Painful urination is a broad term that describes discomfort during urination. This pain may originate in the bladder, urethra, or perineum. The urethra is the tube that carries urine outside of your body. In men, the area between the scrotum and... Read More
Painful urination is a broad term that describes discomfort during urination. This pain may originate in the bladder, urethra, or perineum. The urethra is the tube that carries urine outside of your body. In men, the area between the scrotum and the anus is known as the perineum. In women, the perineum is the area between the anus and the opening of the vagina.
Painful urination is very common. Pain, burning, or stinging can indicate a number of medical conditions.
What causes painful urination?
Painful urination is a common sign of a urinary tract infection (UTI). A UTI can be the result of a bacterial infection. It can also be due to inflammation of the urinary tract.
The urethra, bladder, ureters, and kidneys make up your urinary tract. The ureters are tubes that carry urine from the kidneys to the bladder. Inflammation in any of these organs can cause pain during urination.
According to the Mayo Clinic, women are more likely to develop urinary tract infections than men. This is because the urethra is shorter in women than it is in men. A shorter urethra means that bacteria have a shorter distance to travel to reach the bladder. Women who are pregnant or menopausal also have an increased risk of developing urinary tract infections.
Other medical conditions can cause painful urination in men and women.
Men may experience painful urination due to prostatitis. This condition is the inflammation of the prostate gland. It’s a primary cause of urinary burning, stinging, and discomfort.
You may also experience pain when urinating if you have a sexually transmitted infection (STI). Some STIs that may cause painful urination include genital herpes, gonorrhea, and chlamydia. It’s important to be screened for these infections, especially because they don't always have symptoms. Certain sexual practices will put you at a higher risk for STIs, such as having sex without a condom, or sex with multiple partners. Anyone who is sexually active should get tested for STIs.
Another cause of painful urination is cystitis, or the inflammation of the bladder’s lining. Interstitial cystitis (IC) is also known as painful bladder syndrome. It’s the most common type of cystitis.
Symptoms of IC include pain and tenderness in the bladder and pelvic region. According to the National Institute of Diabetes and Digestive and Kidney Diseases (NIDDK), doctors don’t know what causes IC.
In some cases, radiation therapy can cause bladder and urinary pain. This condition is known as radiation cystitis.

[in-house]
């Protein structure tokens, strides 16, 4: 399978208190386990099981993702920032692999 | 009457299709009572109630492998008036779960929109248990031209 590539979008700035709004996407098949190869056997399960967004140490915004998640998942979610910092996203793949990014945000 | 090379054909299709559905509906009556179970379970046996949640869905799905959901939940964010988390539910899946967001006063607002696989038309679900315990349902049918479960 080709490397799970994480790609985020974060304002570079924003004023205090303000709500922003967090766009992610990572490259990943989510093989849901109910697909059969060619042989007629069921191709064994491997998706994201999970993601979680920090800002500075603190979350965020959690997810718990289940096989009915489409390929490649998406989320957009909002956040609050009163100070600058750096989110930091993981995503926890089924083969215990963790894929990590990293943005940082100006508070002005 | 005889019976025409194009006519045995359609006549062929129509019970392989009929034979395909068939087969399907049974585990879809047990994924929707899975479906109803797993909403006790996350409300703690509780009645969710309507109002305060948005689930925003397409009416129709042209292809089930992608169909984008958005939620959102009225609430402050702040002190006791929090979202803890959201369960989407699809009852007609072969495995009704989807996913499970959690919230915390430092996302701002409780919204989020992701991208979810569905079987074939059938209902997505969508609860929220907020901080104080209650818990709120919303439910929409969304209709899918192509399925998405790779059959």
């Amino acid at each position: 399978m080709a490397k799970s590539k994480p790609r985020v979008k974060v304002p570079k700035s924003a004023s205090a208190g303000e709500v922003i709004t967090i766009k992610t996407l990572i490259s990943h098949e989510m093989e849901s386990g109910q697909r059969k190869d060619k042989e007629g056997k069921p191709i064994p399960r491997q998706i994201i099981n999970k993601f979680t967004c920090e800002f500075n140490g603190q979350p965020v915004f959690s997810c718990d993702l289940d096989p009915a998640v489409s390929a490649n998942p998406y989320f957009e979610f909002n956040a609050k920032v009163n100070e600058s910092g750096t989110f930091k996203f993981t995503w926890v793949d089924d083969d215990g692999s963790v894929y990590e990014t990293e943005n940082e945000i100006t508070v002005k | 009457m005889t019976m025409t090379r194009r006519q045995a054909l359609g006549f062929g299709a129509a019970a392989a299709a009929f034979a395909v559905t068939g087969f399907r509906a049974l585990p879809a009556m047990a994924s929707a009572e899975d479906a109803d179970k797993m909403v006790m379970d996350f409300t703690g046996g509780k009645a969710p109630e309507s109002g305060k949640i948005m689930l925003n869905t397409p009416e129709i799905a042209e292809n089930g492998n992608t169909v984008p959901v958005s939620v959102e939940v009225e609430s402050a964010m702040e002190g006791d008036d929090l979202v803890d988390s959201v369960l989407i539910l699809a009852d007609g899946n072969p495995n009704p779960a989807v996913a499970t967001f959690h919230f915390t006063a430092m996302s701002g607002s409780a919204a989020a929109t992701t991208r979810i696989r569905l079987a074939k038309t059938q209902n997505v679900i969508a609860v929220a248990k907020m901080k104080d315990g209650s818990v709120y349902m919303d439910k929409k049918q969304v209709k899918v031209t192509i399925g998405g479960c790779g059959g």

You may have difficulty urinating comfortably if you have kidney stones. Kidney stones are masses of hardened material located in the kidneys.
Sometimes painful urination isn’t due to an infection. It can also be due to products that you use in the genital regions. Soaps, lotions, and bubble baths can irritate vaginal tissues. Dyes in laundry detergents and other toiletry products can also cause irritation and lead to painful urination.
What are the treatment options for painful urination?
Your doctor may prescribe medication to treat painful urination.
Antibiotics can treat UTIs, bacterial prostatitis, and some sexually transmitted infections. Your doctor may also give you medication to calm your irritated bladder. Drugs used to treat IC include tricyclic antidepressants, pentosan polysulfate sodium (elmiron), and acetaminophen (Tylenol) with codeine.
Painful urination due to a bacterial infection usually improves fairly quickly after you start taking medication. Always take the medication exactly as your doctor prescribes for the best results.
Pain associated with interstitial cystitis may be more challenging to treat. Results from drug therapy may be slower. You may have to take medication for up to four months before you start to feel better.
How can I prevent painful urination?
There are changes you can make to your lifestyle to help relieve your symptoms. Steer clear of scented laundry detergents and toiletries to reduce your risk of irritation. Use condoms during sexual activity to keep yourself safe from STIs. Modify your diet to eliminate food and drinks that irritate the bladder.
The NIDDK notes that there’s some evidence to suggest certain foods are more likely to irritate your bladder. Some irritants to avoid include alcohol, caffeine, spicy foods, citrus fruits and juices, tomato products, and artificial sweeteners.
You should also avoid highly acidic foods to help your bladder heal. Try to stick with a bland diet for several weeks while you’re receiving medical treatment.